Equity spread puzzle and credit spread puzzle

Equity Premium Puzzle

The equity premium puzzle refers to the phenomenon that observed returns on stocks over the past century are much higher than returns on government bonds. It is a term coined by Rajnish Mehra and Edward C. Prescott in 1985,[1][2]although in 1982 Robert J. Shiller published the first calculation that showed that either a large risk aversion coefficient or counterfactually large consumption variability was required to explain the means and variances of asset returns.[3]Economists expect arbitrage opportunities would reduce the difference in returns on these two investment opportunities to reflect the risk premium investors demand to invest in relatively more risky stocks.

The intuitive notion that stocks are much riskier than bonds is not a sufficient explanation of the observation that the magnitude of the disparity between the two returns, the equity risk premium (ERP), is so great that it implies an implausibly high level of investor risk aversion that is fundamentally incompatible with other branches of economics, particularly macroeconomics and financial economics.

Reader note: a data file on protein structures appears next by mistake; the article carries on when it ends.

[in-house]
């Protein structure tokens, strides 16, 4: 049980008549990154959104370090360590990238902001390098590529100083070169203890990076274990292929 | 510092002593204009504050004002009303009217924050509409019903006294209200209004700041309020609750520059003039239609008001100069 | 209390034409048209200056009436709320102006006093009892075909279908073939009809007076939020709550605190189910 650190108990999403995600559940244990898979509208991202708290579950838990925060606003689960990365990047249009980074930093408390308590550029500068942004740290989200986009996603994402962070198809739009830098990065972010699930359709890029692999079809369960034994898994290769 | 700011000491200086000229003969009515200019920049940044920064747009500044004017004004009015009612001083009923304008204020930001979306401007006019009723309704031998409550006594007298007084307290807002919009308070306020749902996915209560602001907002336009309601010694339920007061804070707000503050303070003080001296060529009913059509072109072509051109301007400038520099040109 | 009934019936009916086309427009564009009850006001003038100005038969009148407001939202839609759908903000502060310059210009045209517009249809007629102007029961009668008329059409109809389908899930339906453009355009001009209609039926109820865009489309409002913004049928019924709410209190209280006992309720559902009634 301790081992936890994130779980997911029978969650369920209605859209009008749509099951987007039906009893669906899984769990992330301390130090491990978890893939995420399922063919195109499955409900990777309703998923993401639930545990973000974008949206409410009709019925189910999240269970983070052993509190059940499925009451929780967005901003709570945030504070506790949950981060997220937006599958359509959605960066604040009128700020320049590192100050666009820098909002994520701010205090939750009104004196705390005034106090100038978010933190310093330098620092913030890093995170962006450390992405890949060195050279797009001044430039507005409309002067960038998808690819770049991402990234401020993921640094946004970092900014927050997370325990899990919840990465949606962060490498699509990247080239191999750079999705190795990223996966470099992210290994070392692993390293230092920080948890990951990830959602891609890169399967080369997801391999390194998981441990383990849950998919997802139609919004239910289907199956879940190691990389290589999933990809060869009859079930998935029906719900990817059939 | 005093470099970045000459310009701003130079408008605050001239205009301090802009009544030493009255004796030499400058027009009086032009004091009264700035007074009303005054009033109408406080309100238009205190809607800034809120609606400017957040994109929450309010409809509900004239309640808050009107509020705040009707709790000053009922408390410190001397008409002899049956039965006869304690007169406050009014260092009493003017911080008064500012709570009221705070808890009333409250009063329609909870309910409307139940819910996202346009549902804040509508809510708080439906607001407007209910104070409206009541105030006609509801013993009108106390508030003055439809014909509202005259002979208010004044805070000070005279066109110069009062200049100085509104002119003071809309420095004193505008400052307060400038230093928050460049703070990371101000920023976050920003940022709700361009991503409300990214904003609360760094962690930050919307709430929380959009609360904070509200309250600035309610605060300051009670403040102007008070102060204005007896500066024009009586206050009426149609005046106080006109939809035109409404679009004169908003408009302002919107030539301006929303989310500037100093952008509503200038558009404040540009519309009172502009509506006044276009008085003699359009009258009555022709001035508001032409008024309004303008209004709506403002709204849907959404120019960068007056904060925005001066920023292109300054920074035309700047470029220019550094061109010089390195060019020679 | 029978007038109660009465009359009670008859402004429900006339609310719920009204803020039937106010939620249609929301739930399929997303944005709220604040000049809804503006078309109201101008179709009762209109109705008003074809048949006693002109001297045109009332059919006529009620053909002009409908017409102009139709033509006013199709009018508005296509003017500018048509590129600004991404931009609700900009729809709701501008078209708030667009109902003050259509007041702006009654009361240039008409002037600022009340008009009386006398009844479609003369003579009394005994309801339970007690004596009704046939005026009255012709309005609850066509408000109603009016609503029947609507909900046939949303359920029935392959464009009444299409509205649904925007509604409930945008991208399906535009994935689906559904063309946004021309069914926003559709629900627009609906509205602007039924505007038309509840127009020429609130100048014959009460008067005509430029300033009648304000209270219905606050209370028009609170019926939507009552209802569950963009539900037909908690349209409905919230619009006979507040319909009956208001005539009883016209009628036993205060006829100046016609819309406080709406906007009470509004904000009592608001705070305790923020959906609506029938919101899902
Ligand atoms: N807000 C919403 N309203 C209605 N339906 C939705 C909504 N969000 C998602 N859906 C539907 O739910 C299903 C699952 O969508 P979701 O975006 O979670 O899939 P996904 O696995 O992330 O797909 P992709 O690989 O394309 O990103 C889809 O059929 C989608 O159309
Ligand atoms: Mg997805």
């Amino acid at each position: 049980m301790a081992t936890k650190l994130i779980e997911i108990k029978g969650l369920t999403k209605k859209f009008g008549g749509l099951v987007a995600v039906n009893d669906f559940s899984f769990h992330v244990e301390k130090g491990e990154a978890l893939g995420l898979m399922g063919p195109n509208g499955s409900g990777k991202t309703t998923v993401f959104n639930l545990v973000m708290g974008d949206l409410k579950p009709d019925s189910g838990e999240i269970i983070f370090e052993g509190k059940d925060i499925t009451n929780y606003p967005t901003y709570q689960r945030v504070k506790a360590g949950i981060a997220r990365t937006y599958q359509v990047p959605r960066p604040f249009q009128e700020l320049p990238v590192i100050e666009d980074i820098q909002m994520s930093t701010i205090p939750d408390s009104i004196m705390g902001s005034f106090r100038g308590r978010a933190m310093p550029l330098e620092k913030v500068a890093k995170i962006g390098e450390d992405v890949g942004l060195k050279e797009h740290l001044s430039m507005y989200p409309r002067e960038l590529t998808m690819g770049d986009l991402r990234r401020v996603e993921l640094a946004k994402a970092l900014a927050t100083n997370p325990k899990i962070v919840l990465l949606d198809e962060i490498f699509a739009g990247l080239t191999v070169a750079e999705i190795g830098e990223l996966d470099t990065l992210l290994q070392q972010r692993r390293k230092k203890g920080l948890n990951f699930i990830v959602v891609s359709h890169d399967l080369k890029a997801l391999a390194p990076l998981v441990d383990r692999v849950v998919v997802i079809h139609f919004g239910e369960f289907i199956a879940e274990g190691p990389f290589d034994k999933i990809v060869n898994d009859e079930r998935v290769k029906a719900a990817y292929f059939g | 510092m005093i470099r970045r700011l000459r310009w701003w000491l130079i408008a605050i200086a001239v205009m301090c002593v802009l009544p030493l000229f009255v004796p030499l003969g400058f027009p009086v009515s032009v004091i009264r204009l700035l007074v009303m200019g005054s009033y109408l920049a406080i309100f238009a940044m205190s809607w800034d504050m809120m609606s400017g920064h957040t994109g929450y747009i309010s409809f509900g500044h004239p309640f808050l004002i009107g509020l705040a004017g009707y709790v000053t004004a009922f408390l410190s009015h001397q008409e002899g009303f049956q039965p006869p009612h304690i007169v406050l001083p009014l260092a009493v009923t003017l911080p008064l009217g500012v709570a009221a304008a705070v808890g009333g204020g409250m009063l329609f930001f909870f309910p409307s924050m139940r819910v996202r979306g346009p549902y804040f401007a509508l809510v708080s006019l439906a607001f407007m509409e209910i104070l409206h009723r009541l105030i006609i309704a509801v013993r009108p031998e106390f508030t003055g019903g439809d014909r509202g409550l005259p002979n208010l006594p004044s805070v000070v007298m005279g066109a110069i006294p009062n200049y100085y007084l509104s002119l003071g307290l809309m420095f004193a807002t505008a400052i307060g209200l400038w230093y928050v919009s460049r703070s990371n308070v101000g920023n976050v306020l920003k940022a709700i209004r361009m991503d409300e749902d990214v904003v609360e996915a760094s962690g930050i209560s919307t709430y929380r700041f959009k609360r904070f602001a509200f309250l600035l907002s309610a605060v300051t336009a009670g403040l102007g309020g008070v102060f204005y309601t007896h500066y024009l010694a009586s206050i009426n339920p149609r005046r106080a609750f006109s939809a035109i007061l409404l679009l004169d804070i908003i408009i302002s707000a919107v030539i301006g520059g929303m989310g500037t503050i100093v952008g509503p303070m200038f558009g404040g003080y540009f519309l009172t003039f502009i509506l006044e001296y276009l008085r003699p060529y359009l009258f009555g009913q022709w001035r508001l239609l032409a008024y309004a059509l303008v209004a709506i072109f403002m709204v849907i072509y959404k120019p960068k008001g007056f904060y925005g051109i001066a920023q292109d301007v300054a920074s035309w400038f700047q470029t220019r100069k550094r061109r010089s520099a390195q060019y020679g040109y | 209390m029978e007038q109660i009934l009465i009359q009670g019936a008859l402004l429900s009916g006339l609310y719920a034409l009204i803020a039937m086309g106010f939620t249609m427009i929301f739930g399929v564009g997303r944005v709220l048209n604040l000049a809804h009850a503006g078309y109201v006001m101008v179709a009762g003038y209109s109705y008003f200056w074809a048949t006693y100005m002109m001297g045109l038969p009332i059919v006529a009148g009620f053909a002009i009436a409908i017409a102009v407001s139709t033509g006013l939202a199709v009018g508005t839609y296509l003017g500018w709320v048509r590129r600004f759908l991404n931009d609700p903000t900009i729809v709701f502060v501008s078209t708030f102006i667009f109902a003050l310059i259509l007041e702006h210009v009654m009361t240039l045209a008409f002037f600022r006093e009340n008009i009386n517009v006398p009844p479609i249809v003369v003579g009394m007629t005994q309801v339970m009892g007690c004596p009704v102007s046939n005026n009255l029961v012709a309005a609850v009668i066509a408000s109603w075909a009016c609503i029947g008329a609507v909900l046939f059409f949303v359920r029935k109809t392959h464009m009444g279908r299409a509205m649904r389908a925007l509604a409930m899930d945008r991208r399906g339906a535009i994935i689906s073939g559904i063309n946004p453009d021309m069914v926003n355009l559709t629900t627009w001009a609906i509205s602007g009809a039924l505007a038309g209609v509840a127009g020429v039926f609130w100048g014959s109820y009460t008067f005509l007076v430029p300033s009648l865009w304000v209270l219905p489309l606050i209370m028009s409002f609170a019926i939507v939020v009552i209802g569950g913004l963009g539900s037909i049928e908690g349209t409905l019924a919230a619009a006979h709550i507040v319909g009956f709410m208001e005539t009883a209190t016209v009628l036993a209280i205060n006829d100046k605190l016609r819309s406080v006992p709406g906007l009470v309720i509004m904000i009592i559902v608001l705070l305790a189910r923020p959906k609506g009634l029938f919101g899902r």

Simply saying, the implied risk aversion is higher than the risk aversion.

Credit Spread Puzzle

Observed bond spreads are too high compared to spreads implied by expected default losses.

General components for spreads

  • Liquidity premium
  • State tax premium
  • Expected default loss premium
  • Risk premium

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